Ryan Hamner is a four-time survivor of Hodgkin lymphoma, a musician, and an award-winning author. In 2011, he wrote and recorded, "Where Hope Lives" for the American Cancer Society and the song for survivors, "Survivors Survive" used in 2015 for #WorldCancerDay. Recently, he published his book, This is Remission: A Four-Time Cancer Survivor's Memories of Treatment, Struggle, and Life, available on Amazon. His website is www.ryanhamner.com
Four ways of helping cancer survivors deal with anxiety and depression.
Sometimes the struggle that comes with cancer can give you the blues, even years after cancer. Anyone who has been affected by cancer, caretakers included, know about the emotional roller coaster and exhaustion that comes with the territory. It can really suck. Sometimes it's like you have been struggling for so long that you've forgotten what happiness is like, and that's a horrible feeling.
Below are four methods that can be used to combat depression and anxiety.
Ever hear "that song," and then BAM, your auditory cortex, cerebellum and limbic system go nuts and you are miraculously transported back to a time in your life when things seemed perfect? You know, it's instant goose bumps. It might be an Eagles song, a piece of classical music or even the "Beib." Hey, I'm not judging. Studies show that music triggers both memories and emotions. So, one thing I'm suggesting, and have done myself, is put together a playlist of songs that actually trigger nothing but good memories and good emotions; that means, no Beib, for me anyway.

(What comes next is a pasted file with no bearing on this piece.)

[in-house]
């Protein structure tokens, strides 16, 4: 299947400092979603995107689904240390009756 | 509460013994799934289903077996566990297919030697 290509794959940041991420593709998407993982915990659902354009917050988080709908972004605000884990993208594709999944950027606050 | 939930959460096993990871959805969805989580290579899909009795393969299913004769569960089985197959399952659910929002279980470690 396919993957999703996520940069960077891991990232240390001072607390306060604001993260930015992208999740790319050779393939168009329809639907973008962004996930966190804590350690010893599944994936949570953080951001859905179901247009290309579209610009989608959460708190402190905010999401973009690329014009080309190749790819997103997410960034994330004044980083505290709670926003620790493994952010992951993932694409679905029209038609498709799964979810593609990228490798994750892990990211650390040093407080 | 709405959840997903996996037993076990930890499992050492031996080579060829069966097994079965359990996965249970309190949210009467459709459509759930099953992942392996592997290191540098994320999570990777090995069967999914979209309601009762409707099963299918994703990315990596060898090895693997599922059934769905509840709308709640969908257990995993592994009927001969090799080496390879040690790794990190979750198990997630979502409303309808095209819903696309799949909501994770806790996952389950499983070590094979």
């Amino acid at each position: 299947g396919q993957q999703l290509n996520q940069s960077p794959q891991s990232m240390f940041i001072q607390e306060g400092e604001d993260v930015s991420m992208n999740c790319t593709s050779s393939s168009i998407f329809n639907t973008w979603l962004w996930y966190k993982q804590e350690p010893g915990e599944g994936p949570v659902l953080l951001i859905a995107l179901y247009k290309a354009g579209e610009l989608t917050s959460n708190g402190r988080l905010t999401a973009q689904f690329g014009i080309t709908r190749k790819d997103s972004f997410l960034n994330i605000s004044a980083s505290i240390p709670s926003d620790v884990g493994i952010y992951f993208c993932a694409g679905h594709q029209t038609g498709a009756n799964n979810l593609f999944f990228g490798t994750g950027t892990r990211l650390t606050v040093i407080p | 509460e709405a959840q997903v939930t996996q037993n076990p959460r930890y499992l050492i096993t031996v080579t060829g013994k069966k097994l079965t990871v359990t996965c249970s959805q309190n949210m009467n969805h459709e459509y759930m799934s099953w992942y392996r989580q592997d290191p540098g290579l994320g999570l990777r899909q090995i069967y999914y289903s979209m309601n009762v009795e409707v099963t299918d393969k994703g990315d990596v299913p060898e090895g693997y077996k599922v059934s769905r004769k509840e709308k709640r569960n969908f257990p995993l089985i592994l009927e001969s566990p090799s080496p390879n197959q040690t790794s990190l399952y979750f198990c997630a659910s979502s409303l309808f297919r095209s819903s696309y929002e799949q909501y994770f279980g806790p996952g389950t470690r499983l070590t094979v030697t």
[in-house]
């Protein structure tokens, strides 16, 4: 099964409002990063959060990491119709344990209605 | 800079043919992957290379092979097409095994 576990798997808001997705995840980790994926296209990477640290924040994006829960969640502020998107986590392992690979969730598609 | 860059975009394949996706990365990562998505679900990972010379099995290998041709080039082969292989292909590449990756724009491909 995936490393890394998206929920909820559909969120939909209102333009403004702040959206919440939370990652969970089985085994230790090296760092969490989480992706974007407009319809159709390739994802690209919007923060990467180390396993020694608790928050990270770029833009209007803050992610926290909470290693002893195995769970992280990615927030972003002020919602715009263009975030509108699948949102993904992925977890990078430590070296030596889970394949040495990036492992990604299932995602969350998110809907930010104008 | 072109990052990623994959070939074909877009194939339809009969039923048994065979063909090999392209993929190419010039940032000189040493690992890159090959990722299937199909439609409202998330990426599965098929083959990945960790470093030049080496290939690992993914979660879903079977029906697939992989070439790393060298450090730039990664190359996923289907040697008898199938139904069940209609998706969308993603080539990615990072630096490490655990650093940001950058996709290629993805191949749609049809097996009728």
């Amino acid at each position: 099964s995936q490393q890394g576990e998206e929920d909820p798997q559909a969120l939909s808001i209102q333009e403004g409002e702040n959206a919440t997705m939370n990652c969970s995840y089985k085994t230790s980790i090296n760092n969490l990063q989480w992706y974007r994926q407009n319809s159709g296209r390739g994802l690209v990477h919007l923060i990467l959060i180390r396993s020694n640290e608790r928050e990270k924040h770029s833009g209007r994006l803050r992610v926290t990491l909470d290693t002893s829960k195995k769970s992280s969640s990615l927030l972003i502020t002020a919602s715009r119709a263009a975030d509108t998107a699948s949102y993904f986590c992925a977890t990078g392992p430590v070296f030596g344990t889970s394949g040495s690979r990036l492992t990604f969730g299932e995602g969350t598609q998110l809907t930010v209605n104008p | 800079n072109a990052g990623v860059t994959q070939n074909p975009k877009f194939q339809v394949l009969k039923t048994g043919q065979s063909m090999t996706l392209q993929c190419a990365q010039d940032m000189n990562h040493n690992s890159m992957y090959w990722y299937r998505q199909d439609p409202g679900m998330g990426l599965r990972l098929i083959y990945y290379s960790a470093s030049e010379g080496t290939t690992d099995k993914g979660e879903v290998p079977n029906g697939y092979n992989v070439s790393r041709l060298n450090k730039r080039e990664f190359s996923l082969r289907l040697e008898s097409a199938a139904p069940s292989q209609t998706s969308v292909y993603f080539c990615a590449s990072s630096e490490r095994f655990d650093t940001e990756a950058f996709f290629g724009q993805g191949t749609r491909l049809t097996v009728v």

I've written about this one many times. It's true though, exercising is great for helping with anxiety and depression. Don't just take my word for it. A study by the Mayo Clinic found that exercise eases the symptoms of both anxiety and depression. And I don't even mean you have to try and be a bodybuilder or a marathon runner to experience the benefits of exercise. The Mayo Clinic suggests 150 minutes of moderate aerobic exercise per week or 75 minutes of vigorous aerobic exercise per week, along with strength training two days a week, is all you need to do. Give it a shot, and I personally believe you'll notice yourself feeling better after your first workout. Those biceps may take a little longer though.
Be social and be around the good people in your life. Run from people (running is exercise) who are negative, gossipy and critical of others. I'd say run from people who smell funny, too. It's no fun hanging around someone that smells funny.
Turn It Off!
First, start with your TV and turn it off, or at least limit the amount of time you spend watching the news. You don't have to totally lose touch with the world, but I'd also suggest limiting your time on social media, which often can lead to comparing yourself to others, engaging in political debates and reading play-by-play stories of how the world is falling apart. This will not help you out of your funk. Also remember, chatting with a counselor can be a good idea. Never be too proud to sit down with someone and talk about what's going on. Just like your favorite tunes, this too can have a positive impact on your cerebellum.